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Re: Unemployment and the Deficit: The Disconnect Great History Lesson

Post by theend on Sat May 07, 2011 9:02 pm

http://sociology.ucsc.edu/whorulesamerica/power/wealth.html

I heard the top 1% have 90% of the wealth but I found this data
http://afgen.com/feudal2.html
Dan Rather got fired by CBS after 40 years for negative things he said about Bush,so did some other CBS people!

http://www.alternet.org/economy/145705/the_richest_1%25_have_captured_america's_wealth_--_what's_it_going_to_take_to_get_it_back

http://www.osjspm.org/101_wealth.aspx
http://stevendiebold.com/90-of-the-worlds-wealth-is-held-by-1-of-the-population/

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Re: Unemployment and the Deficit: The Disconnect Great History Lesson

Post by Phillymg on Sat May 07, 2011 10:23 pm

I guess what I'm saying is that back in 2007 & 2008 when bank executives were buying up packages of loans that had been illegally labeled AAA.....they *paid* other people for those packages. Every bank has a *list* of every package it bought. For every package it PAID SOMEONE--SOMEONE'S NAME WAS ON THE CHECK OR CASH TRANSFER.

Doesn't the SEC have these lists?? Doesn't the SEC know who committed the criminal acts of falsely labeling packages as AAA?? Surely the SEC knows where the money went.

I think TARP under Bush was the way the crimes were covered up. The banks got the bailout loans (at really low interest rates) to help them make investments that would compensate for what they'd lost when purchasing worthless packages. There were NO STRINGS attached meaning that the banks didn't have to release the lists of people who had sold them the illegal packages or the names of the banks executives who bought the packages (& may have been in collusion with the sellers & getting kickbacks). The result is that NO ONE HAS EVEN BEEN CHARGED WITH THE CRIMES & NO ONE HAS EVER BEEN FORCED TO GIVE BACK THE MONEY.

I agree that it's probably people in the top 1% of the population who are involved.....but they shouldn't be above the law. That's why our Founders gave us a Constitution.

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Re: Unemployment and the Deficit: The Disconnect Great History Lesson

Post by elvis44102 on Sat May 07, 2011 10:33 pm

by Phillymg Today at 20:05

Even setting aside the question of massive unemployment causing massive foreclosures.....

Let's say there were 'dicey' loans packaged & sold to banksters at inflated prices under fake AAA ratings. THAT MONEY DIDN'T JUST DISAPPEAR. Somebody got the money from the banksters.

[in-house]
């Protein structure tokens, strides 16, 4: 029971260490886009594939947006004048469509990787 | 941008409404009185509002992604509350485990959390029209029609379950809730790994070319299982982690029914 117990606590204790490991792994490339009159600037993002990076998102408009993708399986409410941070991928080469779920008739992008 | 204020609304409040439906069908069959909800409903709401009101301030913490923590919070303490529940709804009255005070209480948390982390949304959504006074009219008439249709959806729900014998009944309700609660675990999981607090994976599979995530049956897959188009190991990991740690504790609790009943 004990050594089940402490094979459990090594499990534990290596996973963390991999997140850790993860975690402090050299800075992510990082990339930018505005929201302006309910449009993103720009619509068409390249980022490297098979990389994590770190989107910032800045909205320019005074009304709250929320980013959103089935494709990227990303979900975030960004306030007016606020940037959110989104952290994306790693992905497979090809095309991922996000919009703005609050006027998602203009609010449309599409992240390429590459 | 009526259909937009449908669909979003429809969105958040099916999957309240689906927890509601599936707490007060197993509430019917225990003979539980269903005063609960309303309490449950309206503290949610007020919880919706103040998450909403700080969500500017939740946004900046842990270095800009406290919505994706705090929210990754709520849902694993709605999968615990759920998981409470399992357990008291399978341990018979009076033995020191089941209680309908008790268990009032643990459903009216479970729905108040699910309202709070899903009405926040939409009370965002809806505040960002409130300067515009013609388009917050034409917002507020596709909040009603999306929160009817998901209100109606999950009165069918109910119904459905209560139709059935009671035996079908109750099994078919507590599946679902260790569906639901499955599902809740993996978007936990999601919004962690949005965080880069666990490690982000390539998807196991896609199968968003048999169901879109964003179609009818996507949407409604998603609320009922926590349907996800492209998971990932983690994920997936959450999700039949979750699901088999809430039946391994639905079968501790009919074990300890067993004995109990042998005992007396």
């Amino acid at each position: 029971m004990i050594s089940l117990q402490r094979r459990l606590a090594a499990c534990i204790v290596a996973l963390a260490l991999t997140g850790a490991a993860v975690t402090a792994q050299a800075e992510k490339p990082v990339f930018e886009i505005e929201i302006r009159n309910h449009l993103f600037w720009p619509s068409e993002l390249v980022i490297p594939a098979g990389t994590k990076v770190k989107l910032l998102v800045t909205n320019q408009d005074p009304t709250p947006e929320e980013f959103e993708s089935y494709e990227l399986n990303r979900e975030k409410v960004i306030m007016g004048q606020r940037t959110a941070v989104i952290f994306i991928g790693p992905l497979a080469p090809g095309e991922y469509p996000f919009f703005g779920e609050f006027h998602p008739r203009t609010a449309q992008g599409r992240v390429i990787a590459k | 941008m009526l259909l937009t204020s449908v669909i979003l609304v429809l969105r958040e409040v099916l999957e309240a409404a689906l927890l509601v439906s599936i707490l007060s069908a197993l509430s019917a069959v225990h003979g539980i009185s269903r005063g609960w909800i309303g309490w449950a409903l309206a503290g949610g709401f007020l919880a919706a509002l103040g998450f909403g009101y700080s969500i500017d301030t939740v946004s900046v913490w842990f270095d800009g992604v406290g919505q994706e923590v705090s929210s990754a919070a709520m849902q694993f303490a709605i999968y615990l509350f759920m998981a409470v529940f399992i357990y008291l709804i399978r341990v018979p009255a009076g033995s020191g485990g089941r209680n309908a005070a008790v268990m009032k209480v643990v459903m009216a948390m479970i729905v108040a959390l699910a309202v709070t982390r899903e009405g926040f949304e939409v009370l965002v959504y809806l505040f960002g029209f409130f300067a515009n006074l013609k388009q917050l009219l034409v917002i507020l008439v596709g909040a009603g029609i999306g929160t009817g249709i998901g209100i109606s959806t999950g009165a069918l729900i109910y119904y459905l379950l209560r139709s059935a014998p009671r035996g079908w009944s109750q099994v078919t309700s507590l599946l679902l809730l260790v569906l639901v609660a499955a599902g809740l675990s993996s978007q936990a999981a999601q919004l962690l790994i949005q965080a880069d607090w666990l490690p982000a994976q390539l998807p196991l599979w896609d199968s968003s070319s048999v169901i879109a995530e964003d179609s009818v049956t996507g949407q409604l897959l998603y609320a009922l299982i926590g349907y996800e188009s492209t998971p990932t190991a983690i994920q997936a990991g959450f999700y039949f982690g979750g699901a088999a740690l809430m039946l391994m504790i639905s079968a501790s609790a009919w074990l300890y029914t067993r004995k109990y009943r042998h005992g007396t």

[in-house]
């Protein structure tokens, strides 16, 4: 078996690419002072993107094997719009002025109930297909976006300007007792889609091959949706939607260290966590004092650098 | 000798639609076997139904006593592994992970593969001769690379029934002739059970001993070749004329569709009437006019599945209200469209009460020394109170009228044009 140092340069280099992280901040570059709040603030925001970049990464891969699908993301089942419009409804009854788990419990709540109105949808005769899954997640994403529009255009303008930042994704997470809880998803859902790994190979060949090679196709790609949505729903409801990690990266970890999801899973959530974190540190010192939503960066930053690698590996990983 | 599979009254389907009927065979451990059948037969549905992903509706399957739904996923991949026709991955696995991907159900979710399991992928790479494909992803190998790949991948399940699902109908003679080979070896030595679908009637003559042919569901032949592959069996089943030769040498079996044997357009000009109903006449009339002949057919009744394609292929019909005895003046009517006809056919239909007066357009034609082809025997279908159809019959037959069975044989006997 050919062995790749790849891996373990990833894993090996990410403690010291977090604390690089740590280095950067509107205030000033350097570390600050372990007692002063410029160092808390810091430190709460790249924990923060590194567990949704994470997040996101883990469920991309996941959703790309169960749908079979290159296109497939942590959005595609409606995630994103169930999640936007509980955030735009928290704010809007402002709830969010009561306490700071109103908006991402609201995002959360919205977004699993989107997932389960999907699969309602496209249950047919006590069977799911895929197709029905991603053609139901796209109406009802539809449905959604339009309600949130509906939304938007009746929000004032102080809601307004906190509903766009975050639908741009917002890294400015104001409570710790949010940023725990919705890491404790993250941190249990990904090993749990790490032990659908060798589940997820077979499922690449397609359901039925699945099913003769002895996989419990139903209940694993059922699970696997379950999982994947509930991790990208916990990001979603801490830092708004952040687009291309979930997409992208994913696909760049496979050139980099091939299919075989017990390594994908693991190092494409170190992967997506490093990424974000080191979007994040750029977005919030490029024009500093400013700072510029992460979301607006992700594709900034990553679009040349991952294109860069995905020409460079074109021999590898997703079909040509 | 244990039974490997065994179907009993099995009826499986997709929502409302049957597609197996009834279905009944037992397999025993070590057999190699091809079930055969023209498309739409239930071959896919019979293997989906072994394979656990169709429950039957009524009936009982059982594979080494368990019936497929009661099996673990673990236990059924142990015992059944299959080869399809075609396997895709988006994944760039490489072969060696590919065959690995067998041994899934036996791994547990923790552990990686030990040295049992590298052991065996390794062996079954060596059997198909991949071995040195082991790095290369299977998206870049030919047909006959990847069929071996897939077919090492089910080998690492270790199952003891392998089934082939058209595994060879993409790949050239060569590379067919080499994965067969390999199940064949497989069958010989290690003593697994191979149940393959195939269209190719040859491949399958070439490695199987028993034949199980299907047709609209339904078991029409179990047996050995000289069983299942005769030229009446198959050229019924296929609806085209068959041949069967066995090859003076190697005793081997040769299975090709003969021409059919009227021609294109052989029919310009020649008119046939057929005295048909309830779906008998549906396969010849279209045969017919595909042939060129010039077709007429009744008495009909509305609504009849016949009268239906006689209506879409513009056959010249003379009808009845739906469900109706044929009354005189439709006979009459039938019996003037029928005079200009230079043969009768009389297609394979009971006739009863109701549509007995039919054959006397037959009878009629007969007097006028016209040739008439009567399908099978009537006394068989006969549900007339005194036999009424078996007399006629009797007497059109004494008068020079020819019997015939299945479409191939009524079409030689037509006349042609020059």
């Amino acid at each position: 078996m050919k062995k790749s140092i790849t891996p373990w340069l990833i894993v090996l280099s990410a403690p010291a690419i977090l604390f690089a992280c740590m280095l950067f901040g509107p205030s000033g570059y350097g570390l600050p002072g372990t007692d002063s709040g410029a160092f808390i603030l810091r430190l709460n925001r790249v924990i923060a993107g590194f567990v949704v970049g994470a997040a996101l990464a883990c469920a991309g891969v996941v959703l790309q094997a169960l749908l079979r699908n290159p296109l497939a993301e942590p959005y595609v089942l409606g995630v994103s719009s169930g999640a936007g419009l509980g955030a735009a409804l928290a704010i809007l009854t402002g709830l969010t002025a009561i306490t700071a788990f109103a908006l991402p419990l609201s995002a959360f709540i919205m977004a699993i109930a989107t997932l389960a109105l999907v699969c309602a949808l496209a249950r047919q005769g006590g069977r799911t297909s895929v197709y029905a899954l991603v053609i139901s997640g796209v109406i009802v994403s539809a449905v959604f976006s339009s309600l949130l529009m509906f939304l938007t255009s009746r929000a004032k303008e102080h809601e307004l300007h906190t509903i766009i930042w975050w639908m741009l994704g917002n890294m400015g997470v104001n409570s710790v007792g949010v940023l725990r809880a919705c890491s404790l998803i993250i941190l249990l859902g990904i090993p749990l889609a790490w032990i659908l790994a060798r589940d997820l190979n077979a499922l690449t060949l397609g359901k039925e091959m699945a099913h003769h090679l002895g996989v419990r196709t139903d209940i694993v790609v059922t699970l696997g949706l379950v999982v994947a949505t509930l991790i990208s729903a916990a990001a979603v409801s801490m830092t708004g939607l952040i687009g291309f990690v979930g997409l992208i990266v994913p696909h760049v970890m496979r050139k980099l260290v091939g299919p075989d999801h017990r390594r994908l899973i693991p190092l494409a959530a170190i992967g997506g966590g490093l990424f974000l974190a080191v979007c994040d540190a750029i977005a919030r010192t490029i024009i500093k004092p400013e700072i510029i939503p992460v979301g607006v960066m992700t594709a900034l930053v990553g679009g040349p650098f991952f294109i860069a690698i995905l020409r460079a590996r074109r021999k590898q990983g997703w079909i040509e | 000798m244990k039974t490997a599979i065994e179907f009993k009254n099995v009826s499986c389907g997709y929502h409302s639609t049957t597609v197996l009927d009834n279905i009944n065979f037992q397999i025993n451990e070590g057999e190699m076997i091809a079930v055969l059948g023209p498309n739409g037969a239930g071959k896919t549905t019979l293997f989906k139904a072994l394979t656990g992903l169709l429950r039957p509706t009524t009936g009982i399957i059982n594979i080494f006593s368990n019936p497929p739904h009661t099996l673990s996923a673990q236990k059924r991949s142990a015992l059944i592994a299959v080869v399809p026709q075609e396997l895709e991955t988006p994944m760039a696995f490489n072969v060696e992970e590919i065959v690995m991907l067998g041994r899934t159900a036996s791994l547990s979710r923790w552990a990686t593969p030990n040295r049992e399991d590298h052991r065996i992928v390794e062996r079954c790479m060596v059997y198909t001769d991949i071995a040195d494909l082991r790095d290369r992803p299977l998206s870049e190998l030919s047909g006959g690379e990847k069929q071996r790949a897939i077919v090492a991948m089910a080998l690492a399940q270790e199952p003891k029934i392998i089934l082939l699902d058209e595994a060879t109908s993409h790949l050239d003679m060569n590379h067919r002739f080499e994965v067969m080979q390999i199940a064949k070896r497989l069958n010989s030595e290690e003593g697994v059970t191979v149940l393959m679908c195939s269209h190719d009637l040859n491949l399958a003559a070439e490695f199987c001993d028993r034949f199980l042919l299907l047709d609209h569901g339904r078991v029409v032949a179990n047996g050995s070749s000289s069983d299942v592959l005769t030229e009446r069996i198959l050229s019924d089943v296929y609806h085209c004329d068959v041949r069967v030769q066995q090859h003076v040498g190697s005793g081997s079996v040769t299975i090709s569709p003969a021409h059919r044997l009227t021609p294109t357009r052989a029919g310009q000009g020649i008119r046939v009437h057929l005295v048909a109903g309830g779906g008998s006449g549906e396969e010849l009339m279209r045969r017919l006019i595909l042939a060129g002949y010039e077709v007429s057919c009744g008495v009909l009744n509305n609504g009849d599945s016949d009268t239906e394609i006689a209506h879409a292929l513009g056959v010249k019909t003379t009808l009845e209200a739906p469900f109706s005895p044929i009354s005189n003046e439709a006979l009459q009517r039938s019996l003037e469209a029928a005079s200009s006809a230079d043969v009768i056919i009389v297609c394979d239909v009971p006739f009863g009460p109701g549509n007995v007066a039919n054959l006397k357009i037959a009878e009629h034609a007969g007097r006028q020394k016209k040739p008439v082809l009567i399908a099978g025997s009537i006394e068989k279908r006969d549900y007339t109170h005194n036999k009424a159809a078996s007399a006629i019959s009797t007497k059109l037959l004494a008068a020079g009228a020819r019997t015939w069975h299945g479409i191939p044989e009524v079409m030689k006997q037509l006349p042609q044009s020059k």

Who got the money?? Somebody has the money.

You raise an interesting point... The value of absolutly everything in the world is 167 trillion dollars, yet the "derivatives" market is worth 567 TRILLION dollars, how can that be...

People who trade in these things can and do make money on total catastropies, depending on when and how they "BET" the market, the usual suspects got away with practilly outright thievery AGAIN...

I am going to look further into this as I write, but supose a companys value is set at one billion dollars (through a multitude of ways)
now the market revalues this company as worthless...
The money has "DISAPPEARED" hasn't it????

I think its the nature of the "bubbles" in the market....
the very first bubble market was for tulips in Holland
the price of tulips went to millions of dollars then the price dropped to nothing....your million dollars worth of tulipd is now worth nothing...

There was "trouble" with foreclosures in the market before there was an unemployment crisis, the trouble in the financial sector caused overall market forces to get the jitters and hiccups....

Did a little more research...seems REAL value cannot disappear, however "inflated" value would seem can disappear...the case for the Tulips as well as Americas "financial flim flam men"

interesting though try seaching for disappearing money....


http://www.portfolio.com/views/columns/wall-street/2008/10/15/Credit-Derivatives-Role-in-Crash


http://www.slate.com/id/2202263/
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Re: Unemployment and the Deficit: The Disconnect Great History Lesson

Post by Quiethawk on Sun May 08, 2011 1:10 am

Philly it's the FED that's why they will not open their books, they know where all the bodies are buried.... They know who did what and they know where the money went. It's on a global scale not just the US. That's why the are putting up such a fight to Bernie Sander's demand to open the books.
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Re: Unemployment and the Deficit: The Disconnect Great History Lesson

Post by Patriot on Sun May 08, 2011 7:59 am

Vintage Bernie Sanders at the CA Democratic Convention 2011. http://www.youtube.com/watch?v=rLsaldICH94
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Re: Unemployment and the Deficit: The Disconnect Great History Lesson